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Thread: The 5 Most Common Errors in Web Design

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    Default The 5 Most Common Errors in Web Design

    I think its only fitting that I created some of the most prevalant problems I see with people in web design. Although this list is not all inclusive. i think it represents some come ones.

    1. Assuming a WYSIWYG editor can create a great website
    Using a program to code your site will only result in jarbled code that no person or search engine, for that matter can understand.

    2. Slicing an image in Photoshop and exporting it as an html is "good enough".
    Photoshop does not know that using CSS you can repeat an image several thousand times, shortening the time a download takes.

    3. A certain software package will make me better.
    I have heard this one at to often, people believe that if they use a high end software package they can make sites that are wonderful, this is further from the truth.

    4. Tabled layouts are fine to use for site layout.
    Although tables have their time and place, DATA ONLY. Designers believe that using them is the best way to code a site. I believe this stems from 3 and partially 1, they use the software packages that created all the code for them.

    The best way to code a site is using DIV tags and CSS.

    5. So, I lied and could only think of four. I left space for you to comment.

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    Here are my five tips that people in this industry make...
    1. Website designed to use the latest technology rather than to achieve maximum results for the client.
    2. Websites designed by people that do not understand business and how business works.
    3. Websites designed by people that know how to use a particular open source solution but no little else of website design and internet marketing... these websites after a while all look pretty much the same.
    4. Websites that fail to deliver... a website should generate an income, if it doesn’t it is not successful.
    5. Websites that are not promoted or updated... and clients left high and dry once the website is finished... as professionals it is up to us to help our clients achieve success and not leave them with their new website not knowing what they should or shouldn’t do.

    As you can see I prefer not to focus on specifics such as tables or tableless designs... budgets and good working practise generally dictate this... the important thing all website designers should recognise is that they should be judged more on the results they generate (income) than anything else.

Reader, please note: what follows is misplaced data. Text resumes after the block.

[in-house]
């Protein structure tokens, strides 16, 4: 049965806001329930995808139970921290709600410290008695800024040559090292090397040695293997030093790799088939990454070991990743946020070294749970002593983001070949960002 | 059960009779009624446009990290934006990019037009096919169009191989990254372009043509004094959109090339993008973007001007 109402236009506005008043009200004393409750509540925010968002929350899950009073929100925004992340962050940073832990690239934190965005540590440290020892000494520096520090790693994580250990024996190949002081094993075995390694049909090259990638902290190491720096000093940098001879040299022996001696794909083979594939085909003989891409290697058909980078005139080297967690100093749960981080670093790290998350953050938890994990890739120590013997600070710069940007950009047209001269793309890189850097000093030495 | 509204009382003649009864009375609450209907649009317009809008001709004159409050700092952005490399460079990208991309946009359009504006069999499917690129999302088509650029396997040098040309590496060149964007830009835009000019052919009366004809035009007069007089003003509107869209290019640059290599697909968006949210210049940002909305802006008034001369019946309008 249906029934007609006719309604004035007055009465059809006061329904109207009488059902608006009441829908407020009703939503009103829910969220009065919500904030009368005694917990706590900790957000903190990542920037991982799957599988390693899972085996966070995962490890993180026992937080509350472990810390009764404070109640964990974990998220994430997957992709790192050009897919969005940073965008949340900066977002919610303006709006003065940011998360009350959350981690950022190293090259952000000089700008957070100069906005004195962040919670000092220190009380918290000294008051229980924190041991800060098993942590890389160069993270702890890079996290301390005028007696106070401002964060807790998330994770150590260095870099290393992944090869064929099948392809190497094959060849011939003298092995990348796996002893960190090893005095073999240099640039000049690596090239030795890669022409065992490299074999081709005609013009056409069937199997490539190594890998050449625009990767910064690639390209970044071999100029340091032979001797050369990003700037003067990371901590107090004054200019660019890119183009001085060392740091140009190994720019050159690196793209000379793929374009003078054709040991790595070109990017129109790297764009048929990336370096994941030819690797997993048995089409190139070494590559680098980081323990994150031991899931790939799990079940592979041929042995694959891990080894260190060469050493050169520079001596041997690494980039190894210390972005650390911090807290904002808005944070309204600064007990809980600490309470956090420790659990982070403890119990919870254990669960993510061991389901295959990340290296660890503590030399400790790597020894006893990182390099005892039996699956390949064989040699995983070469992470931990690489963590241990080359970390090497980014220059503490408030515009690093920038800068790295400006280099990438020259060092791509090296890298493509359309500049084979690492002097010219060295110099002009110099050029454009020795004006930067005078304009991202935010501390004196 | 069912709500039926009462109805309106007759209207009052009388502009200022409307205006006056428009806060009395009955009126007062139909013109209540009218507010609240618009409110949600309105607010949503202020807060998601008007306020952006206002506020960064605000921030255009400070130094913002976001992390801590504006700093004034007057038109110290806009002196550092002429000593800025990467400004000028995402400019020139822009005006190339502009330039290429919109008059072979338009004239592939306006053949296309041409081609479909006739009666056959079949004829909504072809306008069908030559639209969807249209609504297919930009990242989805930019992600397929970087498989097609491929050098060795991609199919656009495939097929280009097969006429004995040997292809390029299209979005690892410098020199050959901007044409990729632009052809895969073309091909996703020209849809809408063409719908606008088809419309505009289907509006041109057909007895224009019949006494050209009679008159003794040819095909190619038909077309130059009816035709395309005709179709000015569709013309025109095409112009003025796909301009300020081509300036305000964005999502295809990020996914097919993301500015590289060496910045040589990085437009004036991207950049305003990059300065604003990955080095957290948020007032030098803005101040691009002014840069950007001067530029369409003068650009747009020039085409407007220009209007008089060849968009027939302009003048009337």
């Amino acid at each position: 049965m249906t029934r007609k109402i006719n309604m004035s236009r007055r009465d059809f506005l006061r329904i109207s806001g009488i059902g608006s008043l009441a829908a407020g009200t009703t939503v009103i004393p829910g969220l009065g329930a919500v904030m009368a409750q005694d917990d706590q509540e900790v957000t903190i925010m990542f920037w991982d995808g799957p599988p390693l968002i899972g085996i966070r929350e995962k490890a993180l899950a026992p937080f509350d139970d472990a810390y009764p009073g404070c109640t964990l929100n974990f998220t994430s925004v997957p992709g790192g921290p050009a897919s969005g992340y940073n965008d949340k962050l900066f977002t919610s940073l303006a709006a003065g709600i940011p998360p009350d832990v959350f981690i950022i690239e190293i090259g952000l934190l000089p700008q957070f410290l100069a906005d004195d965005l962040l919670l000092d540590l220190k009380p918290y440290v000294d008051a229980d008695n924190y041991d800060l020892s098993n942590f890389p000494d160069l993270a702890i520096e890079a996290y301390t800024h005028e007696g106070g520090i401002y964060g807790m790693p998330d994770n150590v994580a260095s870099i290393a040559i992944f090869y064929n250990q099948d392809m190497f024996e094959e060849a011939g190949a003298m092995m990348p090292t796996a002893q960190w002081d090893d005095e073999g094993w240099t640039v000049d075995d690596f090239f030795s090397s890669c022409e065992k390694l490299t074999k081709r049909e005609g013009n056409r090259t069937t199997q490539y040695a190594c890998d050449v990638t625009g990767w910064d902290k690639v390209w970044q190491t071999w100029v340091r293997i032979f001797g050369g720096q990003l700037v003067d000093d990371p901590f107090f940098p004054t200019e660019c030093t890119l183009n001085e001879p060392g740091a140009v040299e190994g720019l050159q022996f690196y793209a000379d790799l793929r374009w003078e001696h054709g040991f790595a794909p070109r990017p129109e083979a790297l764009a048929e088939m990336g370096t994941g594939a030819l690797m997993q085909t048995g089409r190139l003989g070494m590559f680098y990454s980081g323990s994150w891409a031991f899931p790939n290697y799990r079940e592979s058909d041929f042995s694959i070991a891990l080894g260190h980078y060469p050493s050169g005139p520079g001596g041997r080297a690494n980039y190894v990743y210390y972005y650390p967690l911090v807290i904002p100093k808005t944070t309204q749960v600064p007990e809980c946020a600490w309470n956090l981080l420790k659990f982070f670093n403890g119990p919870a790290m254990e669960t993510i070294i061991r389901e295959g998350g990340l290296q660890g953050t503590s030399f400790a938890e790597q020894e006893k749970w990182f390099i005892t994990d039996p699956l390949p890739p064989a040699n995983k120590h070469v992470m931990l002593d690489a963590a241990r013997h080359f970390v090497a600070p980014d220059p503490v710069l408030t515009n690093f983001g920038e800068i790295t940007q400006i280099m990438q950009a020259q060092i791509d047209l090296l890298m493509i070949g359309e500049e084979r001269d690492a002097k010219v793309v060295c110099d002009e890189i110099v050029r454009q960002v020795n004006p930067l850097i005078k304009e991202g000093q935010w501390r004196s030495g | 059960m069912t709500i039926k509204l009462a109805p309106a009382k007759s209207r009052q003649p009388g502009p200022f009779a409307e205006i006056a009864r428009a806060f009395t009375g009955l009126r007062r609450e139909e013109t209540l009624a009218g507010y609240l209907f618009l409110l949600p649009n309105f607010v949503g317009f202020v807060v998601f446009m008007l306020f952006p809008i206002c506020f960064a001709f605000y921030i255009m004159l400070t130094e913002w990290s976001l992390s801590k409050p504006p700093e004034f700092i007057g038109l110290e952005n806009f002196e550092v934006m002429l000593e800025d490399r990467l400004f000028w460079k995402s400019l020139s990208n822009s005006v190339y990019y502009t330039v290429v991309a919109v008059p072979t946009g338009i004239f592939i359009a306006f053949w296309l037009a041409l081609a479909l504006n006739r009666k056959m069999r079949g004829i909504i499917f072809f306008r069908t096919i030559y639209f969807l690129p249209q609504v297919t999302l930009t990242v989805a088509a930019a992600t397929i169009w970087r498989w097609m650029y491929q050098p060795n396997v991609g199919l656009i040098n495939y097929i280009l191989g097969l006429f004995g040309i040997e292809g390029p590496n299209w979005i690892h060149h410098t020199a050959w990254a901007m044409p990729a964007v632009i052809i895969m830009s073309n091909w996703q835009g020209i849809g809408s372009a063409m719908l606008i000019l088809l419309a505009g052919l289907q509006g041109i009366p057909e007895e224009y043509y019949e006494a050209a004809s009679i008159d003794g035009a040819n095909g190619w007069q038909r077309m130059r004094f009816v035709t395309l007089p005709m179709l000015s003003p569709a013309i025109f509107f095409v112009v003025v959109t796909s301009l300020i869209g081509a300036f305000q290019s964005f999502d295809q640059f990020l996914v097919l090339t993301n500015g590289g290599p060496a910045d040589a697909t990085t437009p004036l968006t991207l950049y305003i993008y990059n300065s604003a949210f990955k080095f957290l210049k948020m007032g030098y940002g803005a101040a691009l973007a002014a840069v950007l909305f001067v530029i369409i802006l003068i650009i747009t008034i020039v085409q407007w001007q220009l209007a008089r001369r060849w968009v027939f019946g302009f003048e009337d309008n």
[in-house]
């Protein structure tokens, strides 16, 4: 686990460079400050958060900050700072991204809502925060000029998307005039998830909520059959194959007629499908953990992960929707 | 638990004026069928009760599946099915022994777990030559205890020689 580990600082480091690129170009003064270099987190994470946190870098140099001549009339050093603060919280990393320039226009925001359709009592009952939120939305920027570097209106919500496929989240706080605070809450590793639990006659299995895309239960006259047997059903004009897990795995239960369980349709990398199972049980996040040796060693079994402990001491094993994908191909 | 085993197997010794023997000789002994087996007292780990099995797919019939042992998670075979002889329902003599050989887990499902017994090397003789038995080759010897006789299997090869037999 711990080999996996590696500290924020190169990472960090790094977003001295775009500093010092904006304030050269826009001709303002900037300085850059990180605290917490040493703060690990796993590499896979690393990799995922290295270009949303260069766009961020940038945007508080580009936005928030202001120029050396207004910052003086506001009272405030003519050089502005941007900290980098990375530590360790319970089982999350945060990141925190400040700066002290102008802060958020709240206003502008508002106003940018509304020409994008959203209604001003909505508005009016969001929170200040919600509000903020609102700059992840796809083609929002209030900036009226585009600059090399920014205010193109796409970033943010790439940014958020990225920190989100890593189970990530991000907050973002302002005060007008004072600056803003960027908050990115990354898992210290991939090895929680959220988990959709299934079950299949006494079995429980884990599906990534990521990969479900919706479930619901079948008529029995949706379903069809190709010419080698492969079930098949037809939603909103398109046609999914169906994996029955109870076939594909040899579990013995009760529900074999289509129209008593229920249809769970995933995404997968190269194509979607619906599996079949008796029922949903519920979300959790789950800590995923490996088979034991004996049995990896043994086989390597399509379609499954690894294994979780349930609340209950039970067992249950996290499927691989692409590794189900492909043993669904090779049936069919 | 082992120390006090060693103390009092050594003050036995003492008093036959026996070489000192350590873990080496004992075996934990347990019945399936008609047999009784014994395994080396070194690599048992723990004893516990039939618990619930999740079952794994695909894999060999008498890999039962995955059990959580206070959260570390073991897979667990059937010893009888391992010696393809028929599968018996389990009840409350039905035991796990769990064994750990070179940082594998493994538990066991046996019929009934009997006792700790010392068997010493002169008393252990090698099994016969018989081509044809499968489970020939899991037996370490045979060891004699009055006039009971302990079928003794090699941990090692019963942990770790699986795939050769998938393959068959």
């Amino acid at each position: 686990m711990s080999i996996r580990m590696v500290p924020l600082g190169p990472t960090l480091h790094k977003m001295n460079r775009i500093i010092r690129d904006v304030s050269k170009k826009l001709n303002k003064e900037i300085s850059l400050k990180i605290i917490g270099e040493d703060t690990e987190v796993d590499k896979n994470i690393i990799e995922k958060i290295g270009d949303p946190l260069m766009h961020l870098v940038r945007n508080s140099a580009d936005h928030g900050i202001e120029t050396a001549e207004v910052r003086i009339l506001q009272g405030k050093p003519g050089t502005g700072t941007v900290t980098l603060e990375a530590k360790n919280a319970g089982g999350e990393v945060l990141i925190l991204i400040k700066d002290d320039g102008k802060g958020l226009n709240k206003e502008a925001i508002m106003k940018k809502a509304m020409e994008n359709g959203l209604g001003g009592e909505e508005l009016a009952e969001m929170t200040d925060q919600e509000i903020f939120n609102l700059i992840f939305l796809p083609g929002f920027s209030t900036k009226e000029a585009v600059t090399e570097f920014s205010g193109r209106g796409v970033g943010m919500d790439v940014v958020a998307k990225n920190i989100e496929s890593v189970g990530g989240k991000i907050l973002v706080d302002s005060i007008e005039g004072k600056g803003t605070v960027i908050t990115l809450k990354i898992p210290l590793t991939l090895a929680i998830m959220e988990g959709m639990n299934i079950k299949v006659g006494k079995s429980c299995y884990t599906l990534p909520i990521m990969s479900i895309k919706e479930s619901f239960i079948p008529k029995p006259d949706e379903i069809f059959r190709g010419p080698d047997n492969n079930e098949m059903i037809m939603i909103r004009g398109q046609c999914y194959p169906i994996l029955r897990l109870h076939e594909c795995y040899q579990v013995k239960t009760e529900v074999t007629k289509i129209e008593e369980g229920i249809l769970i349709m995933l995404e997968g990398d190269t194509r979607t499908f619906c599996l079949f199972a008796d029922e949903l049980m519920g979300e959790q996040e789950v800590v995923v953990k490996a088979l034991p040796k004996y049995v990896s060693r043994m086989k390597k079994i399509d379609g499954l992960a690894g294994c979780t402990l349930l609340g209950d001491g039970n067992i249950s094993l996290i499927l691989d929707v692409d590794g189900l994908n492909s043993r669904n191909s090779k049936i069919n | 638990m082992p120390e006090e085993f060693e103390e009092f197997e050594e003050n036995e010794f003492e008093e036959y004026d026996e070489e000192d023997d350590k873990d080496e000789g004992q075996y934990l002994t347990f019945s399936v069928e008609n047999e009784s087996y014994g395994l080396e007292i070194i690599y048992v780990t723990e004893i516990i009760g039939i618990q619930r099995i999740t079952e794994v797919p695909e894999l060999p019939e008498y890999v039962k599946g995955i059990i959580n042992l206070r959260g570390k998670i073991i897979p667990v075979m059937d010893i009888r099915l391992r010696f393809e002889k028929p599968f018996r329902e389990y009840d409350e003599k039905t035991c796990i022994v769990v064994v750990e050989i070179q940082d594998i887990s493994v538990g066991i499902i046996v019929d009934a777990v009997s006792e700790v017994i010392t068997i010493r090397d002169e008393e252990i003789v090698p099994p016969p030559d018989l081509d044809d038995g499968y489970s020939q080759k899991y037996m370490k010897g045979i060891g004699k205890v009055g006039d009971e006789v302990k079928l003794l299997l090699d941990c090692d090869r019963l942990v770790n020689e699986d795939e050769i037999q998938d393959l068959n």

Just my opinion of course.
    Last edited by SteveC; 02-13-2009 at 01:31 AM.
    Steve Cartwright
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    OK, Steve, you claim that is your opinion, but I happen to agree. Standards, coding, and all the other stuff is great, but client focused and profit is the key. Kudos on your post, I can now step down from my soap box, but I will likely climb back on once someone puts too much emphasis on the other elements.

    This does not reduce the importance of rezzy's points, it just adds emphasis where it belongs: the needs of the client.
    Steve Chittenden

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    Great lists guys. Interesting too to have two (<-- wow too, to, and two all together) lists that come from completely different aspects of web development. Both the technical and the business/marketing are important.

    I'd sooner see the bigger picture errors as the more egregious, but fixing technical errors is also important.
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    Yeah, I was thinking that this thread really could be split up (I'm not suggesting two threads, just pointing it out). The original post approached the subject from the technical side, while Steve quickly illustrated the business side. Mistakes definitely are common in both areas. You could also split this into mistakes made by web designers, and mistakes made by site owners. It could be an interesting discussion as it progresses.
    Steve Chittenden

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    "Far better is it to dare mighty things, to win glorious triumphs, even though checkered by failure, than to rank with those poor spirits who neither enjoy much nor suffer much, because they live in the gray twilight that knows not victory nor defeat." -- Theodore Roosevelt